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Flash Review 2, 11-11: Dances with Feathers
Upside-Down and All-Around with Jeremy Nelson

By Beliz Demircioglu
Copyright 2004 Beliz Demircioglu

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NEW YORK -- Jeremy Nelson filled every second of his company's performance at Danspace Project at St. Mark's Church this past Sunday with dance for its own sake. He energized the stage with his mostly non-repetitive movements and calmed this variety down with the rhythm he created by scattered pauses, stillness, unison and solo parts throughout.

The evening's opening work, "SightUnseen," involved a white and grey backdrop of rectangular patterns. All the other design elements and the movement carried these patterns a step further. Luis Lara Malvacias's costumes utilized vertical lines and the movement created patterns in itself and also in the space structurally.

The piece used seven performers and the transitions were natural and smooth as Nelson constantly made different dancers move in unison. In some group passages the ensemble looked like an amoeba, constantly changing as it moved. The dancers didn't move in unison or in contact with each other, but there was definitely a connection between them.

In one segment, as Kathy Kaufmann's lighting turned from white to green and red Nelson began a solo that had a calming effect, bringing a soft quality to movements in which he bent from the stomach down, turning at the same time. The movements seemed effortless as he traveled through space athletically. As the piece continued, these qualities were carried over into the partnering. In the lifts dancers completed each others' lines, becoming one line, one figure. In some of them the couples seemed to morph into shapes with great speed.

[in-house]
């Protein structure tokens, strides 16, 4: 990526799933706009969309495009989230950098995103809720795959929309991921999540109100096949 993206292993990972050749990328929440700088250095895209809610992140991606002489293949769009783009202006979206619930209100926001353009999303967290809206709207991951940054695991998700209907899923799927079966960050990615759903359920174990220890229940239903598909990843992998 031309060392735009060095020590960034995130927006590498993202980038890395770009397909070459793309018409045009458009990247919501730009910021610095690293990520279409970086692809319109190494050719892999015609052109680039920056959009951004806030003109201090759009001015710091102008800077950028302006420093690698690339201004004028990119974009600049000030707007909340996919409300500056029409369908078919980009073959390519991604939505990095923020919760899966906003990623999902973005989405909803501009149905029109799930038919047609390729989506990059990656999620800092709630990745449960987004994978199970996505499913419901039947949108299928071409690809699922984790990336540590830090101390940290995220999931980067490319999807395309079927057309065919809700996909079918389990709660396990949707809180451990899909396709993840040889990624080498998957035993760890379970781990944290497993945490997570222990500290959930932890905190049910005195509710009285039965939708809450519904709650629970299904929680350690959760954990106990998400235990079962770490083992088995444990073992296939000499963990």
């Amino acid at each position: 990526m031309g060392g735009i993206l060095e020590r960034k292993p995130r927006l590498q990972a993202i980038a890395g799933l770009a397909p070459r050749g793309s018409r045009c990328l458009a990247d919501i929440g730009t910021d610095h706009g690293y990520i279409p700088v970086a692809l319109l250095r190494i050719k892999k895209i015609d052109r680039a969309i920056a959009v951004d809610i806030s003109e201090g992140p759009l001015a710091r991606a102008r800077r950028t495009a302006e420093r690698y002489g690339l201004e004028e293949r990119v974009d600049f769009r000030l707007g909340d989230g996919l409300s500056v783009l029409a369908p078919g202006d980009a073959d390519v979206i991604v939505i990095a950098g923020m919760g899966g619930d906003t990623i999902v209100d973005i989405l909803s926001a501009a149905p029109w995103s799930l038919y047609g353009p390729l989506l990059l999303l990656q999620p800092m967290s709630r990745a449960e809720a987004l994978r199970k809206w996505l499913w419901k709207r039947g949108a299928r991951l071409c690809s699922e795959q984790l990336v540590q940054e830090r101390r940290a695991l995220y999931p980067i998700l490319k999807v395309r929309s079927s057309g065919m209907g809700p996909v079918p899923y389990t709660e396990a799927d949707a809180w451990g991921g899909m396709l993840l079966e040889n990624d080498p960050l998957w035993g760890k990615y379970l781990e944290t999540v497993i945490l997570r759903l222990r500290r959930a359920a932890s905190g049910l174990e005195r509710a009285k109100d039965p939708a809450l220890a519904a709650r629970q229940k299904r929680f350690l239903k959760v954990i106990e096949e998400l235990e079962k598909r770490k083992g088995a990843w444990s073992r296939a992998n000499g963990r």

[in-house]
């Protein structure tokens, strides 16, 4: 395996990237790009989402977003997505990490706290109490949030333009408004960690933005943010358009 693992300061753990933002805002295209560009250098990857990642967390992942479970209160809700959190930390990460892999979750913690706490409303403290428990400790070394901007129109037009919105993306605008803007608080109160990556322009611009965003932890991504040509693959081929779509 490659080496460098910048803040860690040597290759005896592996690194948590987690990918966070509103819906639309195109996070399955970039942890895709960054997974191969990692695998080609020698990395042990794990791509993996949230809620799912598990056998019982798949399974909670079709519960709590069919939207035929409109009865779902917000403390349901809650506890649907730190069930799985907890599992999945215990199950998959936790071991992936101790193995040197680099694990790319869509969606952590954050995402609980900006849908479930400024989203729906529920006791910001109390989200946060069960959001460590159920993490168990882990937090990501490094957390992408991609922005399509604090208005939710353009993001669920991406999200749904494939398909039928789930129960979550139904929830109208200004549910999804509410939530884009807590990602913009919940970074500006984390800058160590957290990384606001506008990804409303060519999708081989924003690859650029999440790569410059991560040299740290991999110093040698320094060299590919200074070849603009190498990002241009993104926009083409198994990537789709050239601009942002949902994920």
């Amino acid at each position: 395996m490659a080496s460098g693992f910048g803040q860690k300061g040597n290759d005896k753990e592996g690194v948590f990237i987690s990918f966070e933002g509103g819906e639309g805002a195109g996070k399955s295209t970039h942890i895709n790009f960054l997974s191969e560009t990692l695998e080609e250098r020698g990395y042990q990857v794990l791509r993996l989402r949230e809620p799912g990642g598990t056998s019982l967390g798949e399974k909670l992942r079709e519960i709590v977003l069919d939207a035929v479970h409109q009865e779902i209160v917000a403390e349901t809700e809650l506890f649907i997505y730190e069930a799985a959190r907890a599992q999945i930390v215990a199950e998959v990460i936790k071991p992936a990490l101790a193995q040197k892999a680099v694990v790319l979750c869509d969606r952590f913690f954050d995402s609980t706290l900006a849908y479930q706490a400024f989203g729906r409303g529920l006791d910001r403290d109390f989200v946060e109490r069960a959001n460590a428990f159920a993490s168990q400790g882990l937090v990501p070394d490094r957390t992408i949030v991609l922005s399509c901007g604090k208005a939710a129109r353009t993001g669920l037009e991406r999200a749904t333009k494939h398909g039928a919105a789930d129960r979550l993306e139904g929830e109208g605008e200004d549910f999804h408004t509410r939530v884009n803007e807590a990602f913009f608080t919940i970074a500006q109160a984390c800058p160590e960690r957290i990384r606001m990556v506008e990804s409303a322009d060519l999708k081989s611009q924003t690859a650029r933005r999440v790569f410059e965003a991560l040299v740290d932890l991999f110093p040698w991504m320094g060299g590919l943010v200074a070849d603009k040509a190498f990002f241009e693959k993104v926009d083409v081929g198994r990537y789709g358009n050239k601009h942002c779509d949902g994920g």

Douglas Henderson's score incorporated sounds from real life and an ambient rhythm. Two different environments were created within the music and dance spaces. The "SightUnseen" actually became the double place that was created with this separation.

In the evening's second work, "Bridge of Fools," the dancers seemed to reach unnatural limits with great ease. In a solo to silence, as Nelson traveled through the stage with jumps and upside-down movements not even a footstep was heard. The three dancers, Malvacias, Francis A. Stansky and Nelson constantly played with different ways of supporting and following each other, sometimes jumping as if off a cliff, yet with the knowledge that a colleague would be there to catch them.

"Accent Elimination," a premiere, was set against a Malvacias backdrop of a white curtain with a huge red feather painted in the middle, with two horizontal lines and one vertical line of uncommon random characters scrawled on each side.

This piece involved linear and sharp movements with extended arm gestures. A touching image of support involving one dancer catching another by the neck as she sat down and fell from side to side was a repeating motif. Nelson developed the idea of support throughout the work as dancers reached out and supported each other before one would collapse. Sometimes instead of offering support, the partner created another layer by echoing the movement of the falling dancer, even to collapsing with her.

David Watson's score progressed through different sounds, including those of pouring water and people in a gym. When the echoing sound of a squash ball was heard it opened up the space. Nelson also incorporated the idea of expanding the space as he created multi-fronts and played with the concept of up and down by repeating a movement 90 degrees sideways or upside-down. He kept moving the dancers across the stage and through each other's space.

Aside from the overall grounded, light and soft quality of movement the conclusion of this piece was its most outstanding feature. The lights faded as the performers kept on dancing energetically. The last visible movement was a jump by the only dancer dressed in red in front of the red feather.

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